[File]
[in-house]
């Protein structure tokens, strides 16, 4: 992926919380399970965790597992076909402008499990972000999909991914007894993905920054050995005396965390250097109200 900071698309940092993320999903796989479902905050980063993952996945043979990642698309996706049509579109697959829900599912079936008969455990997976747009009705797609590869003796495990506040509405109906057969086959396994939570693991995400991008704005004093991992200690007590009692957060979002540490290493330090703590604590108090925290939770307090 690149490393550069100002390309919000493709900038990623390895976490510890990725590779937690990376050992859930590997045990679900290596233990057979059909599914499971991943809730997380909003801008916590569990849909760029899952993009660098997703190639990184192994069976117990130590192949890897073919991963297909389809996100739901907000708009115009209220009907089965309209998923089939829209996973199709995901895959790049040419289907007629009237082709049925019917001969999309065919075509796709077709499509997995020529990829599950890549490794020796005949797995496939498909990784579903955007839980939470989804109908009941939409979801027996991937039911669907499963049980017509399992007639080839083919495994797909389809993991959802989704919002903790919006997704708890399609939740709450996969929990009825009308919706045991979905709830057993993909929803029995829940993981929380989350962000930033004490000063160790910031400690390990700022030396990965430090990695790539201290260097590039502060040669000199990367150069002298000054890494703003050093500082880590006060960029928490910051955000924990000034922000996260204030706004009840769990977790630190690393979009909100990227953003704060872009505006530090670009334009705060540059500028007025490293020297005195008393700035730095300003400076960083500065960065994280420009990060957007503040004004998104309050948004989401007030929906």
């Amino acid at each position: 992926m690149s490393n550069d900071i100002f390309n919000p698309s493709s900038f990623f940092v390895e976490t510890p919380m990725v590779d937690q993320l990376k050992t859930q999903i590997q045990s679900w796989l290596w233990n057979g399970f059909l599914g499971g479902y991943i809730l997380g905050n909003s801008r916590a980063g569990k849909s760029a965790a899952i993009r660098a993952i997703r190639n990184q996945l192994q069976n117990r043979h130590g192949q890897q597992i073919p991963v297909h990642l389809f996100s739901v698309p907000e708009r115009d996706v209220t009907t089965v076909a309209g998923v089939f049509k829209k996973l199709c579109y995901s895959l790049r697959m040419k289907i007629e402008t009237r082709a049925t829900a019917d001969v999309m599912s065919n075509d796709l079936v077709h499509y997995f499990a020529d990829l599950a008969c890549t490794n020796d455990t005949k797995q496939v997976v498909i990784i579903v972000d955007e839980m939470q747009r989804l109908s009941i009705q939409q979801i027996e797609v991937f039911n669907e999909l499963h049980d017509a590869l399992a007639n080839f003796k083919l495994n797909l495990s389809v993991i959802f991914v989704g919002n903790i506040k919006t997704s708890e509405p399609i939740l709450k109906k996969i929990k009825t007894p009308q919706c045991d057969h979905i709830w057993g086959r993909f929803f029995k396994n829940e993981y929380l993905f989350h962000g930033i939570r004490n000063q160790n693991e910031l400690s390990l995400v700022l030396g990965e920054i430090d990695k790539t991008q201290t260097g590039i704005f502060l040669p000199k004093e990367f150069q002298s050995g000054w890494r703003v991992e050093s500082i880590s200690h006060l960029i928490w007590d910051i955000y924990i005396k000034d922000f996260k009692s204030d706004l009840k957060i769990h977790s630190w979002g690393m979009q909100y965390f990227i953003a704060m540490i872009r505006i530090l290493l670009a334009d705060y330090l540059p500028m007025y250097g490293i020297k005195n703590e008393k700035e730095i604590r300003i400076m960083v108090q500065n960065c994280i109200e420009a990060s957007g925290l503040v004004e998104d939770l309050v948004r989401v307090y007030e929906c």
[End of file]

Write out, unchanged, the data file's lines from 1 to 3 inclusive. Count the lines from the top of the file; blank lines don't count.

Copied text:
[in-house]
């Protein structure tokens, strides 16, 4: 992926919380399970965790597992076909402008499990972000999909991914007894993905920054050995005396965390250097109200 900071698309940092993320999903796989479902905050980063993952996945043979990642698309996706049509579109697959829900599912079936008969455990997976747009009705797609590869003796495990506040509405109906057969086959396994939570693991995400991008704005004093991992200690007590009692957060979002540490290493330090703590604590108090925290939770307090 690149490393550069100002390309919000493709900038990623390895976490510890990725590779937690990376050992859930590997045990679900290596233990057979059909599914499971991943809730997380909003801008916590569990849909760029899952993009660098997703190639990184192994069976117990130590192949890897073919991963297909389809996100739901907000708009115009209220009907089965309209998923089939829209996973199709995901895959790049040419289907007629009237082709049925019917001969999309065919075509796709077709499509997995020529990829599950890549490794020796005949797995496939498909990784579903955007839980939470989804109908009941939409979801027996991937039911669907499963049980017509399992007639080839083919495994797909389809993991959802989704919002903790919006997704708890399609939740709450996969929990009825009308919706045991979905709830057993993909929803029995829940993981929380989350962000930033004490000063160790910031400690390990700022030396990965430090990695790539201290260097590039502060040669000199990367150069002298000054890494703003050093500082880590006060960029928490910051955000924990000034922000996260204030706004009840769990977790630190690393979009909100990227953003704060872009505006530090670009334009705060540059500028007025490293020297005195008393700035730095300003400076960083500065960065994280420009990060957007503040004004998104309050948004989401007030929906």
């Amino acid at each position: 992926m690149s490393n550069d900071i100002f390309n919000p698309s493709s900038f990623f940092v390895e976490t510890p919380m990725v590779d937690q993320l990376k050992t859930q999903i590997q045990s679900w796989l290596w233990n057979g399970f059909l599914g499971g479902y991943i809730l997380g905050n909003s801008r916590a980063g569990k849909s760029a965790a899952i993009r660098a993952i997703r190639n990184q996945l192994q069976n117990r043979h130590g192949q890897q597992i073919p991963v297909h990642l389809f996100s739901v698309p907000e708009r115009d996706v209220t009907t089965v076909a309209g998923v089939f049509k829209k996973l199709c579109y995901s895959l790049r697959m040419k289907i007629e402008t009237r082709a049925t829900a019917d001969v999309m599912s065919n075509d796709l079936v077709h499509y997995f499990a020529d990829l599950a008969c890549t490794n020796d455990t005949k797995q496939v997976v498909i990784i579903v972000d955007e839980m939470q747009r989804l109908s009941i009705q939409q979801i027996e797609v991937f039911n669907e999909l499963h049980d017509a590869l399992a007639n080839f003796k083919l495994n797909l495990s389809v993991i959802f991914v989704g919002n903790i506040k919006t997704s708890e509405p399609i939740l709450k109906k996969i929990k009825t007894p009308q919706c045991d057969h979905i709830w057993g086959r993909f929803f029995k396994n829940e993981y929380l993905f989350h962000g930033i939570r004490n000063q160790n693991e910031l400690s390990l995400v700022l030396g990965e920054i430090d990695k790539t991008q201290t260097g590039i704005f502060l040669p000199k004093e990367f150069q002298s050995g000054w890494r703003v991992e050093s500082i880590s200690h006060l960029i928490w007590d910051i955000y924990i005396k000034d922000f996260k009692s204030d706004l009840k957060i769990h977790s630190w979002g690393m979009q909100y965390f990227i953003a704060m540490i872009r505006i530090l290493l670009a334009d705060y330090l540059p500028m007025y250097g490293i020297k005195n703590e008393k700035e730095i604590r300003i400076m960083v108090q500065n960065c994280i109200e420009a990060s957007g925290l503040v004004e998104d939770l309050v948004r989401v307090y007030e929906c």